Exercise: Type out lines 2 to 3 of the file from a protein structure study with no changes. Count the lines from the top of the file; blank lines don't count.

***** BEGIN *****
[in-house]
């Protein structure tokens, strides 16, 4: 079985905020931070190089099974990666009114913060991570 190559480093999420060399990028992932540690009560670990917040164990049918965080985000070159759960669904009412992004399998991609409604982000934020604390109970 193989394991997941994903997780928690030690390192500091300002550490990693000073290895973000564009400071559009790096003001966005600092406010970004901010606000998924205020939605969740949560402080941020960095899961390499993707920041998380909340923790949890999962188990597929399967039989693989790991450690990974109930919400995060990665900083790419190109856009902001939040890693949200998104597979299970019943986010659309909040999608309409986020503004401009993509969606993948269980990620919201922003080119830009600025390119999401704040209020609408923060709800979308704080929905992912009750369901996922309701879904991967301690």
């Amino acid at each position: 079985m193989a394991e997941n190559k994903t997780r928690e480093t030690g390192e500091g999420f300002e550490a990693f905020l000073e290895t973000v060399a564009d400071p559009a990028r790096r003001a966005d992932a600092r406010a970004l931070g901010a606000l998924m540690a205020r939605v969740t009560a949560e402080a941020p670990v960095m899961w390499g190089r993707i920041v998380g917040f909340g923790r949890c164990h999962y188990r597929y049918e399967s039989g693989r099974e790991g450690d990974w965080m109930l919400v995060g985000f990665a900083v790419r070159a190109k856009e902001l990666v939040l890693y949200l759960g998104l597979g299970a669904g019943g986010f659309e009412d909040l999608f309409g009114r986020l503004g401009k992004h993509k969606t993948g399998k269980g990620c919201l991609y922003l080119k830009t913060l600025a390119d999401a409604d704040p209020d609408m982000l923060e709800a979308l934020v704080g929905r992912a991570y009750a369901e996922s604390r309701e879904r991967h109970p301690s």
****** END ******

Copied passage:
């Protein structure tokens, strides 16, 4: 079985905020931070190089099974990666009114913060991570 190559480093999420060399990028992932540690009560670990917040164990049918965080985000070159759960669904009412992004399998991609409604982000934020604390109970 193989394991997941994903997780928690030690390192500091300002550490990693000073290895973000564009400071559009790096003001966005600092406010970004901010606000998924205020939605969740949560402080941020960095899961390499993707920041998380909340923790949890999962188990597929399967039989693989790991450690990974109930919400995060990665900083790419190109856009902001939040890693949200998104597979299970019943986010659309909040999608309409986020503004401009993509969606993948269980990620919201922003080119830009600025390119999401704040209020609408923060709800979308704080929905992912009750369901996922309701879904991967301690």
């Amino acid at each position: 079985m193989a394991e997941n190559k994903t997780r928690e480093t030690g390192e500091g999420f300002e550490a990693f905020l000073e290895t973000v060399a564009d400071p559009a990028r790096r003001a966005d992932a600092r406010a970004l931070g901010a606000l998924m540690a205020r939605v969740t009560a949560e402080a941020p670990v960095m899961w390499g190089r993707i920041v998380g917040f909340g923790r949890c164990h999962y188990r597929y049918e399967s039989g693989r099974e790991g450690d990974w965080m109930l919400v995060g985000f990665a900083v790419r070159a190109k856009e902001l990666v939040l890693y949200l759960g998104l597979g299970a669904g019943g986010f659309e009412d909040l999608f309409g009114r986020l503004g401009k992004h993509k969606t993948g399998k269980g990620c919201l991609y922003l080119k830009t913060l600025a390119d999401a409604d704040p209020d609408m982000l923060e709800a979308l934020v704080g929905r992912a991570y009750a369901e996922s604390r309701e879904r991967h109970p301690s």